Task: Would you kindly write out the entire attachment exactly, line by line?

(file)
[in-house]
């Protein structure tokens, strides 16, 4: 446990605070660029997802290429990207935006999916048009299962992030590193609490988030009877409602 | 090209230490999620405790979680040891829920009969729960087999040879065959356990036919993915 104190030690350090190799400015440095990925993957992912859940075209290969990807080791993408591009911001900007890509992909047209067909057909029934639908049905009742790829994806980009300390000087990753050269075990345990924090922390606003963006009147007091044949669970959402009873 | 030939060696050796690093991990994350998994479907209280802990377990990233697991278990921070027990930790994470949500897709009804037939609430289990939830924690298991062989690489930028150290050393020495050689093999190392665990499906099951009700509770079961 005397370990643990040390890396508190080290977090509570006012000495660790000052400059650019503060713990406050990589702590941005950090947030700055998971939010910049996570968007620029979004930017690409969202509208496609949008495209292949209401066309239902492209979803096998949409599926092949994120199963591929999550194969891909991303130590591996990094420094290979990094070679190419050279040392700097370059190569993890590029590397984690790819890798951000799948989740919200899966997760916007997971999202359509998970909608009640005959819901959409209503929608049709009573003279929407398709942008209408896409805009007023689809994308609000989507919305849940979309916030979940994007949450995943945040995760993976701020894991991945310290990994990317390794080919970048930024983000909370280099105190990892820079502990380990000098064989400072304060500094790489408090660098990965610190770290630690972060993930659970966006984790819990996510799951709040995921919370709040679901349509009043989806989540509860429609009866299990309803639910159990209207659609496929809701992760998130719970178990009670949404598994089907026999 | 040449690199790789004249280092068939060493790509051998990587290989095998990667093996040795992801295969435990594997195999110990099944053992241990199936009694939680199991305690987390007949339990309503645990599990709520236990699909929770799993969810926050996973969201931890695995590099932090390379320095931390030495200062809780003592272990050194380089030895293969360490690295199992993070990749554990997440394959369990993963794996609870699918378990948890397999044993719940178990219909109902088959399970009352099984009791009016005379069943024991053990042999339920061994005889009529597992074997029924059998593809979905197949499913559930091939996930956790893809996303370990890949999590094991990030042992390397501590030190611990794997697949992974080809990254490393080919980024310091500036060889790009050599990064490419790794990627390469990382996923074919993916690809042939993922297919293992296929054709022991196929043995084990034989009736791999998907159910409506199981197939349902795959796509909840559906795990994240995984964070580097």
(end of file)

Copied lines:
[in-house]
């Protein structure tokens, strides 16, 4: 446990605070660029997802290429990207935006999916048009299962992030590193609490988030009877409602 | 090209230490999620405790979680040891829920009969729960087999040879065959356990036919993915 104190030690350090190799400015440095990925993957992912859940075209290969990807080791993408591009911001900007890509992909047209067909057909029934639908049905009742790829994806980009300390000087990753050269075990345990924090922390606003963006009147007091044949669970959402009873 | 030939060696050796690093991990994350998994479907209280802990377990990233697991278990921070027990930790994470949500897709009804037939609430289990939830924690298991062989690489930028150290050393020495050689093999190392665990499906099951009700509770079961 005397370990643990040390890396508190080290977090509570006012000495660790000052400059650019503060713990406050990589702590941005950090947030700055998971939010910049996570968007620029979004930017690409969202509208496609949008495209292949209401066309239902492209979803096998949409599926092949994120199963591929999550194969891909991303130590591996990094420094290979990094070679190419050279040392700097370059190569993890590029590397984690790819890798951000799948989740919200899966997760916007997971999202359509998970909608009640005959819901959409209503929608049709009573003279929407398709942008209408896409805009007023689809994308609000989507919305849940979309916030979940994007949450995943945040995760993976701020894991991945310290990994990317390794080919970048930024983000909370280099105190990892820079502990380990000098064989400072304060500094790489408090660098990965610190770290630690972060993930659970966006984790819990996510799951709040995921919370709040679901349509009043989806989540509860429609009866299990309803639910159990209207659609496929809701992760998130719970178990009670949404598994089907026999 | 040449690199790789004249280092068939060493790509051998990587290989095998990667093996040795992801295969435990594997195999110990099944053992241990199936009694939680199991305690987390007949339990309503645990599990709520236990699909929770799993969810926050996973969201931890695995590099932090390379320095931390030495200062809780003592272990050194380089030895293969360490690295199992993070990749554990997440394959369990993963794996609870699918378990948890397999044993719940178990219909109902088959399970009352099984009791009016005379069943024991053990042999339920061994005889009529597992074997029924059998593809979905197949499913559930091939996930956790893809996303370990890949999590094991990030042992390397501590030190611990794997697949992974080809990254490393080919980024310091500036060889790009050599990064490419790794990627390469990382996923074919993916690809042939993922297919293992296929054709022991196929043995084990034989009736791999998907159910409506199981197939349902795959796509909840559906795990994240995984964070580097």